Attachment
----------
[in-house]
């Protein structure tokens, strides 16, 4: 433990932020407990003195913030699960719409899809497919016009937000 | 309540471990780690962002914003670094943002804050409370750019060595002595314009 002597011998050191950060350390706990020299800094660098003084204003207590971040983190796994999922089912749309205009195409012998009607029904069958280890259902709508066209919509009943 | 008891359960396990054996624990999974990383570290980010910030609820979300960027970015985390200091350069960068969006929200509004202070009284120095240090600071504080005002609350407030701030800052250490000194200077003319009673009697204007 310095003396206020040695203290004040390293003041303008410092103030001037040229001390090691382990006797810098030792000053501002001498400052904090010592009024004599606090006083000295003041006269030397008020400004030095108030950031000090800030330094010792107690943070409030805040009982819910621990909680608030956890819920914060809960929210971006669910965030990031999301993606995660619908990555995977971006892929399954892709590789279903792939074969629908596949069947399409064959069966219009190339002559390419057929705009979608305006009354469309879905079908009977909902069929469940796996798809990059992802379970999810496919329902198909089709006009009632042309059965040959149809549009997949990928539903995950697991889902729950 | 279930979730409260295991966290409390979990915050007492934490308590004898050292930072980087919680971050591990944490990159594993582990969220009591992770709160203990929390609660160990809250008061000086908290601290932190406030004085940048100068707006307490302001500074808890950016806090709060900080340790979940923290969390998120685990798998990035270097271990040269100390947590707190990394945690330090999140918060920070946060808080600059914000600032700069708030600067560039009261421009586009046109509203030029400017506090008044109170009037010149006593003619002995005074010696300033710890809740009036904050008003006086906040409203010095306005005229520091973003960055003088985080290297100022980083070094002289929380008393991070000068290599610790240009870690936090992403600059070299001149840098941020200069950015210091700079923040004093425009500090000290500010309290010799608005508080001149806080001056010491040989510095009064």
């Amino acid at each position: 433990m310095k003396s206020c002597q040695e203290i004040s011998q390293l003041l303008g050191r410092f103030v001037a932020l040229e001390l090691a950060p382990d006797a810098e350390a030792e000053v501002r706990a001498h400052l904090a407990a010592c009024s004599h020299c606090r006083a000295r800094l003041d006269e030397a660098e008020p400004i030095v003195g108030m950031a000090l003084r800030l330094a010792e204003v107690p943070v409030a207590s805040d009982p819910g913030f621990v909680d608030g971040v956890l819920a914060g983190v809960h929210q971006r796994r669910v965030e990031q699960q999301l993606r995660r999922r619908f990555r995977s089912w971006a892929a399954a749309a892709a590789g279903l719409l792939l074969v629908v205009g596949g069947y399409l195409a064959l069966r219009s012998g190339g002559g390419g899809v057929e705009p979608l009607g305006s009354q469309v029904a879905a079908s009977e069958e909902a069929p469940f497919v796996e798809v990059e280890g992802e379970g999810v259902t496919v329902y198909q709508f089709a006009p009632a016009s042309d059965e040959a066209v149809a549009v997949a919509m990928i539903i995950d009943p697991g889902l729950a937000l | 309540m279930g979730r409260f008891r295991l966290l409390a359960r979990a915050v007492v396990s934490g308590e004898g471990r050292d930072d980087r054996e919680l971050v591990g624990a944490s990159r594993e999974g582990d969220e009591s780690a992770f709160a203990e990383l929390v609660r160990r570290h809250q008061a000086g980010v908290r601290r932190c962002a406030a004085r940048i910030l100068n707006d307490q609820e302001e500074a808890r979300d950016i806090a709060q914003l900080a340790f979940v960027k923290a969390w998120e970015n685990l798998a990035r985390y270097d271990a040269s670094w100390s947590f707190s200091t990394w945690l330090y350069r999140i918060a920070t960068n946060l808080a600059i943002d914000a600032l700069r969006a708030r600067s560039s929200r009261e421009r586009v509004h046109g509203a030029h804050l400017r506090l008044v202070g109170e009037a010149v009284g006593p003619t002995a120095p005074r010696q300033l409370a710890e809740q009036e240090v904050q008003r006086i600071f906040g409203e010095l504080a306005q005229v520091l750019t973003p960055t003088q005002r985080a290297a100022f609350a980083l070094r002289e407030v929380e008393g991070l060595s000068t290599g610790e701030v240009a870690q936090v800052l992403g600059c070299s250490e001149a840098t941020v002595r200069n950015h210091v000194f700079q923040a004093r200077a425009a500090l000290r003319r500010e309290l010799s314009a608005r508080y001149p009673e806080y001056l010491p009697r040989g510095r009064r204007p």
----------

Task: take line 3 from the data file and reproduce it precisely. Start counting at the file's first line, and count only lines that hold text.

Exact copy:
């Amino acid at each position: 433990m310095k003396s206020c002597q040695e203290i004040s011998q390293l003041l303008g050191r410092f103030v001037a932020l040229e001390l090691a950060p382990d006797a810098e350390a030792e000053v501002r706990a001498h400052l904090a407990a010592c009024s004599h020299c606090r006083a000295r800094l003041d006269e030397a660098e008020p400004i030095v003195g108030m950031a000090l003084r800030l330094a010792e204003v107690p943070v409030a207590s805040d009982p819910g913030f621990v909680d608030g971040v956890l819920a914060g983190v809960h929210q971006r796994r669910v965030e990031q699960q999301l993606r995660r999922r619908f990555r995977s089912w971006a892929a399954a749309a892709a590789g279903l719409l792939l074969v629908v205009g596949g069947y399409l195409a064959l069966r219009s012998g190339g002559g390419g899809v057929e705009p979608l009607g305006s009354q469309v029904a879905a079908s009977e069958e909902a069929p469940f497919v796996e798809v990059e280890g992802e379970g999810v259902t496919v329902y198909q709508f089709a006009p009632a016009s042309d059965e040959a066209v149809a549009v997949a919509m990928i539903i995950d009943p697991g889902l729950a937000l | 309540m279930g979730r409260f008891r295991l966290l409390a359960r979990a915050v007492v396990s934490g308590e004898g471990r050292d930072d980087r054996e919680l971050v591990g624990a944490s990159r594993e999974g582990d969220e009591s780690a992770f709160a203990e990383l929390v609660r160990r570290h809250q008061a000086g980010v908290r601290r932190c962002a406030a004085r940048i910030l100068n707006d307490q609820e302001e500074a808890r979300d950016i806090a709060q914003l900080a340790f979940v960027k923290a969390w998120e970015n685990l798998a990035r985390y270097d271990a040269s670094w100390s947590f707190s200091t990394w945690l330090y350069r999140i918060a920070t960068n946060l808080a600059i943002d914000a600032l700069r969006a708030r600067s560039s929200r009261e421009r586009v509004h046109g509203a030029h804050l400017r506090l008044v202070g109170e009037a010149v009284g006593p003619t002995a120095p005074r010696q300033l409370a710890e809740q009036e240090v904050q008003r006086i600071f906040g409203e010095l504080a306005q005229v520091l750019t973003p960055t003088q005002r985080a290297a100022f609350a980083l070094r002289e407030v929380e008393g991070l060595s000068t290599g610790e701030v240009a870690q936090v800052l992403g600059c070299s250490e001149a840098t941020v002595r200069n950015h210091v000194f700079q923040a004093r200077a425009a500090l000290r003319r500010e309290l010799s314009a608005r508080y001149p009673e806080y001056l010491p009697r040989g510095r009064r204007p």